WIPO Arbitration and Mediation Center
ADMINISTRATIVE PANEL DECISION
Chemfit (Pty) Ltd. v. WhoisGuard Protected, WhoisGuard, Inc. / Arban Mas
Case No. D2018-2563
1. The Parties
The Complainant is Chemfit (Pty) Ltd. of Sandton, South Africa, represented by Adams & Adams Attorneys, South Africa.
The Respondent is WhoisGuard Protected, WhoisGuard, Inc. of Panama / Arban Mas of Kampal, Uganda.
2. The Domain Name and Registrar
The disputed domain name <chemfitza.com> is registered with NameCheap, Inc. (the “Registrar”).
3. Procedural History
The Complaint was filed with the WIPO Arbitration and Mediation Center (the “Center”) on November 9, 2018. On November 9, 2018, the Center transmitted by email to the Registrar a request for registrar verification in connection with the disputed domain name. On November 9, 2018, the Registrar transmitted by email to the Center its verification response disclosing registrant and contact information for the disputed domain name which differed from the named Respondent and contact information in the Complaint. The Center sent an email communication to the Complainant on November 14, 2018 providing the registrant and contact information disclosed by the Registrar, and inviting the Complainant to submit an amendment to the Complaint. The Complainant filed an amended Complaint on November 15, 2018.
The Center verified that the Complaint together with the amended Complaint satisfied the formal requirements of the Uniform Domain Name Dispute Resolution Policy (the “Policy” or “UDRP”), the Rules for Uniform Domain Name Dispute Resolution Policy (the “Rules”), and the WIPO Supplemental Rules for Uniform Domain Name Dispute Resolution Policy (the “Supplemental Rules”).
In accordance with the Rules, paragraphs 2 and 4, the Center formally notified the Respondent of the Complaint, and the proceedings commenced on November 22, 2018. In accordance with the Rules, paragraph 5, the due date for Response was December 12, 2018. The Respondent did not submit any response. Accordingly, the Center notified the Respondent’s default on December 14, 2018.
The Center appointed Syed Naqiz Shahabuddin as the sole panelist in this matter on December 26, 2018. The Panel finds that it was properly constituted. The Panel has submitted the Statement of Acceptance and Declaration of Impartiality and Independence, as required by the Center to ensure compliance with the Rules, paragraph 7.
4. Factual Background
The following summary sets out the uncontested factual submissions made by the Complainant:
The Complainant is a leading supplier of chemical products and related services in the South African market. The Complainant is a subsidiary of AECI Limited, which was registered as a company in 1924 and has a presence in Africa, Europe, South East Asia, the Americas and Australia.
The Complainant owns several South African trademarks for CHEMFIT, inter alia:
- Trademark Registration Nos. 2012/12807 CHEMFIT (registered on April 30, 2014) and 2012/13486 (registered on March 25, 2015) in class 1;
(hereinafter collectively referred to as the “CHEMFIT Mark”).
Chemical Services Limited, a company within the AECI Limited group of companies and the holding company of the Complainant is the Registrant for the domain name <chemfit.co.za>, which it registered in 1996, 22 years prior to the registration of the disputed domain name.
The disputed domain name was registered in 2018. The disputed domain name currently resolves to a website that appears to be a clone of the Complainant’s website and makes use of the “CHEMFIT” Mark.
5. Parties’ Contentions
The Complainant contends that it has rights in the trademarks listed in section 4 above and has produced copies of the relevant registration records available online.
The Complainant contends that the disputed domain name is identical or confusingly similar to its trademark, which it says is highly distinctive. It submits that the CHEMFIT Mark is recognizable and is the distinctive part of the disputed domain name. The Complainant further contends that the additional word “za” in the dispute domain name is likely to be understood as a reference to South Africa, as it is the country code for South African domain names, and heightens the likelihood of confusion as an Internet user may mistype the Complainant’s domain name <chemfit.co.za> as <chemfitza.com>, or may see the latter and assume it is the Complainant’s domain name. Furthermore, the Complainant contends that the generic Top-Level Domain (“gTLD”), in this case “.com”, should be disregarded in the determination of confusing similarity to the trademark.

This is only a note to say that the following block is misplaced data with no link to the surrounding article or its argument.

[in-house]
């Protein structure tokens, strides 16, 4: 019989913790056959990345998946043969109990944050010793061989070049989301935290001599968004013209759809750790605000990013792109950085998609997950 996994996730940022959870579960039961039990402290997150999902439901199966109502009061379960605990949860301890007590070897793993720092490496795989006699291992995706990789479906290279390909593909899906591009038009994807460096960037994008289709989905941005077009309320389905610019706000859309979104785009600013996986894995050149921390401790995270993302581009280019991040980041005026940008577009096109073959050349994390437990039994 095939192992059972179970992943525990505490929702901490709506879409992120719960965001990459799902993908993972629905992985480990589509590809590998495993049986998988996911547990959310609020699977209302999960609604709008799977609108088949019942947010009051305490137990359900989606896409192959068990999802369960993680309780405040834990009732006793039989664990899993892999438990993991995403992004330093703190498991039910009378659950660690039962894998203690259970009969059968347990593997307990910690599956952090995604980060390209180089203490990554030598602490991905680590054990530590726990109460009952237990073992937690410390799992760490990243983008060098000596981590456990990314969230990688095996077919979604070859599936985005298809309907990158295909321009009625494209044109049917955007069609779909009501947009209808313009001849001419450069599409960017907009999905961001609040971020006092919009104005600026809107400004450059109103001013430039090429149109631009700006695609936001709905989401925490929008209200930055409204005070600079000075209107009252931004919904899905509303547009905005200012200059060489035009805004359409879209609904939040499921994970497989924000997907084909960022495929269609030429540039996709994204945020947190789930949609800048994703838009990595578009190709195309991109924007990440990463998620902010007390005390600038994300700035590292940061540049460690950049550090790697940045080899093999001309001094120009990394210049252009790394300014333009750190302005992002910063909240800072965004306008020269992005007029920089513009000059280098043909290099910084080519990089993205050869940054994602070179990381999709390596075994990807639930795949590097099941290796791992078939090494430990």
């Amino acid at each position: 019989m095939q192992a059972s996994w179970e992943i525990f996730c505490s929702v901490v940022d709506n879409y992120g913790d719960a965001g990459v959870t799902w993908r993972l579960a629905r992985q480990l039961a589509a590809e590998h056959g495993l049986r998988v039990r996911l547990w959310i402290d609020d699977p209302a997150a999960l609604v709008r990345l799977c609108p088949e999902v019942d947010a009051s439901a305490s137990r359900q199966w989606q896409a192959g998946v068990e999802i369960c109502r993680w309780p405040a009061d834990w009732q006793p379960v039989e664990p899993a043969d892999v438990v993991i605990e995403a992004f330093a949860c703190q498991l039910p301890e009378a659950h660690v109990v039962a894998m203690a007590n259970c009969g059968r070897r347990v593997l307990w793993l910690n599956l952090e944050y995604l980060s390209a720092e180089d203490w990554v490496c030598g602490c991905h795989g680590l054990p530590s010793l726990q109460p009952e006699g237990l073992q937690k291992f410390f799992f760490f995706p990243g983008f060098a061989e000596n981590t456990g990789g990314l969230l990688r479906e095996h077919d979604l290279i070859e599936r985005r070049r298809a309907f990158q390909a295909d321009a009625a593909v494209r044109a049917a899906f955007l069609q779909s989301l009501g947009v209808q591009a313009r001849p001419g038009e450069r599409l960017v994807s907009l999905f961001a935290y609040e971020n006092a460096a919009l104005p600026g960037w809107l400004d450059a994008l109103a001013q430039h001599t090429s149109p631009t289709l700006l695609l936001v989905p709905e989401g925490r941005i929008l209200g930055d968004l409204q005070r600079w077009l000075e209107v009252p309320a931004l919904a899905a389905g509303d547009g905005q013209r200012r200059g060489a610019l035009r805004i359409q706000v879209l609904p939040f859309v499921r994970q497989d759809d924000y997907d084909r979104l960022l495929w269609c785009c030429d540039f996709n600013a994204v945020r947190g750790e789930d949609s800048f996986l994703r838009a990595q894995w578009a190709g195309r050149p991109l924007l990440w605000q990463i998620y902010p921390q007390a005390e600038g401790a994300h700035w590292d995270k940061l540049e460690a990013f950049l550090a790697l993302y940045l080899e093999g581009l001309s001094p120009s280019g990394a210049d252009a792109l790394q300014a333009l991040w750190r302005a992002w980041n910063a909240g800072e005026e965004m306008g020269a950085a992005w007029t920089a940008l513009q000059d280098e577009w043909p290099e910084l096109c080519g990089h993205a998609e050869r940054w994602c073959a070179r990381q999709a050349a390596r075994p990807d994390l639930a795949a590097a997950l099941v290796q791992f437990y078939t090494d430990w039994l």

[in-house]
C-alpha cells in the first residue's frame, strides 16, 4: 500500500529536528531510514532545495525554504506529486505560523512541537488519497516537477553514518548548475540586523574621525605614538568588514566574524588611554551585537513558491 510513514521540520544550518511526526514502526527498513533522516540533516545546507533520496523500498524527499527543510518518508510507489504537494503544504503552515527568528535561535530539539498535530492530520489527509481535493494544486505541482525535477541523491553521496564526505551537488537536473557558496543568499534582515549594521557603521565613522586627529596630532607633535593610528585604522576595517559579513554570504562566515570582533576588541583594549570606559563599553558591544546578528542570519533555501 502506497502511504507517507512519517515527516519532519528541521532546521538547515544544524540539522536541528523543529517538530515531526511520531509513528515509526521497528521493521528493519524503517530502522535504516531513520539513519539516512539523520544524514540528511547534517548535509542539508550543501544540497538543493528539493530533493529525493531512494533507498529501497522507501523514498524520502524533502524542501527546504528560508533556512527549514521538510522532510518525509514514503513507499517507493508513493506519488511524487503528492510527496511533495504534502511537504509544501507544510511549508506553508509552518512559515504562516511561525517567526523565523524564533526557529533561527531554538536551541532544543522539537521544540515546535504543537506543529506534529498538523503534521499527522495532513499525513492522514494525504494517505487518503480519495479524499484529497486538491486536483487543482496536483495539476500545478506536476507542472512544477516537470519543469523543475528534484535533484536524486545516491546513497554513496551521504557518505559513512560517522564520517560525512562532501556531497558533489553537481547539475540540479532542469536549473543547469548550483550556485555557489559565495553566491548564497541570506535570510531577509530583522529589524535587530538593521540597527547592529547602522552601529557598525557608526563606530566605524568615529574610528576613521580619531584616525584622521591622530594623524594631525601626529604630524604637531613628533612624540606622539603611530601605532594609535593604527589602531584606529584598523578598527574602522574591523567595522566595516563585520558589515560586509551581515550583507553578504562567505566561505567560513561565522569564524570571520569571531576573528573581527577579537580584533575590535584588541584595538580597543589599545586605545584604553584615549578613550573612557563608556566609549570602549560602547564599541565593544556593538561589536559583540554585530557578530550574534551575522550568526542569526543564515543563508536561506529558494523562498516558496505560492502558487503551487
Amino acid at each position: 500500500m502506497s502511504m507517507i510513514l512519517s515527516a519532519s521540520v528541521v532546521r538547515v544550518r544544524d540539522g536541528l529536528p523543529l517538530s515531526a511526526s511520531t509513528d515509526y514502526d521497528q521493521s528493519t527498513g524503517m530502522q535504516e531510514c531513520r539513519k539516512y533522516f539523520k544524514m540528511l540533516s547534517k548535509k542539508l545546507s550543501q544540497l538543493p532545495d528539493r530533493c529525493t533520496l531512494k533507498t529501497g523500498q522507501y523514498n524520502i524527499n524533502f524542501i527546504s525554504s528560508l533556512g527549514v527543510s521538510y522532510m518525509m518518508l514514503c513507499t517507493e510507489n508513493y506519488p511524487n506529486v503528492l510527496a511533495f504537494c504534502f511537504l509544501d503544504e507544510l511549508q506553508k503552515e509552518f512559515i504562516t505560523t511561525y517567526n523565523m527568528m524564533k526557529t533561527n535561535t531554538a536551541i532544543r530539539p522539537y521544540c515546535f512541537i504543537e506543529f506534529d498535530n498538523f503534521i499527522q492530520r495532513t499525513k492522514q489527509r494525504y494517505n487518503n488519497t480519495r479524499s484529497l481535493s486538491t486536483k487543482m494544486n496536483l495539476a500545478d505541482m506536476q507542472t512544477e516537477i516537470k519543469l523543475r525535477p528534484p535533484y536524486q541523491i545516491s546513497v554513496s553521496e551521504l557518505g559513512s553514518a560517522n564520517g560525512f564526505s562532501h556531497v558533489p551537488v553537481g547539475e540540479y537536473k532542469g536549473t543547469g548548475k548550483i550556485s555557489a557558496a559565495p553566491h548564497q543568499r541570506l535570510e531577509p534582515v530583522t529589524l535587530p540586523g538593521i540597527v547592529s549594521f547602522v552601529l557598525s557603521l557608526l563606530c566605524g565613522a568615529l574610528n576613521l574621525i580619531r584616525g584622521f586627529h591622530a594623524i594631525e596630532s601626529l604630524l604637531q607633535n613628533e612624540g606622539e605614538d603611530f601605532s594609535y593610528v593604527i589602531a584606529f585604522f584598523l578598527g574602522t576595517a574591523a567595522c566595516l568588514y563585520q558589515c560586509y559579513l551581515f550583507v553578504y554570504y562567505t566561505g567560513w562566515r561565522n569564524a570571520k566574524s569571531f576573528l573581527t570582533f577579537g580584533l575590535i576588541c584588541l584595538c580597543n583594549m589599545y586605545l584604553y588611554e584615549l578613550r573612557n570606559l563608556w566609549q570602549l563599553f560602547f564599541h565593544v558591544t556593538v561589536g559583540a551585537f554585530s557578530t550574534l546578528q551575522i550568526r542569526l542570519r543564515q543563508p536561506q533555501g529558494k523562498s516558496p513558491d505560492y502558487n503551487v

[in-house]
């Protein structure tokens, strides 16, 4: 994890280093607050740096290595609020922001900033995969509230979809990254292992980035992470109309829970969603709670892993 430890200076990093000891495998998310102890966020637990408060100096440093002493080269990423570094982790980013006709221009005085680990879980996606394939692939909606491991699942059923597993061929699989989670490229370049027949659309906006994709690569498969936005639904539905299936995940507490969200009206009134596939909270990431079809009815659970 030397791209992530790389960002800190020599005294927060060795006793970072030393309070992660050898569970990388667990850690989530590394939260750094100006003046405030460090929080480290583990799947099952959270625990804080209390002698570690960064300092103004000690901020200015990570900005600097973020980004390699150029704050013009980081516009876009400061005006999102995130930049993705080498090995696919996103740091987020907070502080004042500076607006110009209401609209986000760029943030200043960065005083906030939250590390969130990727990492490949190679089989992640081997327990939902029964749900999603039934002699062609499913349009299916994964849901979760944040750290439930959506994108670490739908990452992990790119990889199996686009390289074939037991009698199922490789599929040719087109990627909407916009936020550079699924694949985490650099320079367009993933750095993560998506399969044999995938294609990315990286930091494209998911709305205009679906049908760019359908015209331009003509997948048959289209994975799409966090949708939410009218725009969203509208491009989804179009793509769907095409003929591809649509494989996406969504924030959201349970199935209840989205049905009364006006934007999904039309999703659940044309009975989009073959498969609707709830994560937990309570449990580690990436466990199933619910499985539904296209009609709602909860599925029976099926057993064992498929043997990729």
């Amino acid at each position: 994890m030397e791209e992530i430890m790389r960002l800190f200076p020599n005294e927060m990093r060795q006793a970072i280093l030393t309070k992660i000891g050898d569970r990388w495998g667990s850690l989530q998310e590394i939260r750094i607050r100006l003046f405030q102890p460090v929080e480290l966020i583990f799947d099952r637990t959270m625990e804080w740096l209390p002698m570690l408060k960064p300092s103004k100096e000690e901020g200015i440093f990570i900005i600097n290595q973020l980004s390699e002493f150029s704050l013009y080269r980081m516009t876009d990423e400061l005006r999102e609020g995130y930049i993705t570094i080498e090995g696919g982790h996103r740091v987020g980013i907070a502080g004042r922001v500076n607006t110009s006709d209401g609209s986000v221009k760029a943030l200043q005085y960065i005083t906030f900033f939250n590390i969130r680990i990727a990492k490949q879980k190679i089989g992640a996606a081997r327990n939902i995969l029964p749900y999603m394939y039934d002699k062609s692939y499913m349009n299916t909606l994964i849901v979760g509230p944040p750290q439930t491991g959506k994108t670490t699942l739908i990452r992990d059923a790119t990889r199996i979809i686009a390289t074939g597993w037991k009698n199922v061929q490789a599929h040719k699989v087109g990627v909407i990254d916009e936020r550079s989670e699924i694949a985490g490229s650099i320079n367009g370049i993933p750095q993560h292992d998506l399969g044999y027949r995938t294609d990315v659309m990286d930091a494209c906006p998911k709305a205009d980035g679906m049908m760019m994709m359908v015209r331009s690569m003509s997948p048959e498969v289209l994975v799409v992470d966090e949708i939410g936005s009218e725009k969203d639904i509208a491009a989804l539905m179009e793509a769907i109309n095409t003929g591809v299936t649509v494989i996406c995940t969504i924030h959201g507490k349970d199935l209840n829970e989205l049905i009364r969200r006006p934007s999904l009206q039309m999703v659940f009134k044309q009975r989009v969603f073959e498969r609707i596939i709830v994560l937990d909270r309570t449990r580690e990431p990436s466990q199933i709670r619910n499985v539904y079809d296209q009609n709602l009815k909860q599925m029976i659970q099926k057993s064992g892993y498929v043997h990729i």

The Complainant alleges that the Respondent has no rights or legitimate interests in respect of the disputed domain name. The Complainant states that it has not authorized or otherwise permitted the Respondent to use its trademark or to clone its website, including copyrighted material in the form of original literary and artistic works. The Complainant submits that the use of the disputed domain name cannot be considered bona fide or legitimate and that no rights or legitimate interest can be derived from the cloning of a website at a domain name incorporating the Complainant’s mark.
The Complainant further contends that the Respondent has registered and is using the disputed domain name in bad faith. It contends that it is inconceivable that the Respondent was previously unaware of the CHEMFIT marks when the disputed domain name was registered. The Complainant points to the fact that the Respondent’s website is a clone of the Complainant’s website and the disputed domain name could only have been adopted by the Respondent with the Complainant in mind and with the intention of cloning the Complainant’s entire business.
The Complainant says that the Respondent's registration of the disputed domain name is for the primary purpose of disrupting the business of the Complainant and to attract Internet users for commercial gain by confusing them into thinking that the disputed domain name relates to the Complainant. According to the Complainant, the Respondent’s use of the disputed domain name is alleged to affect the reputation generated in the CHEMFIT brand and that the use of the Respondent who has no proprietary right in the CHEMFIT Mark is in bad faith.
The Respondent did not reply to the Complainant’s contentions.
6. Discussion and Findings
In order to succeed in its Complaint, the Complainant is required to establish the following elements set out under paragraph 4(a) of the Policy: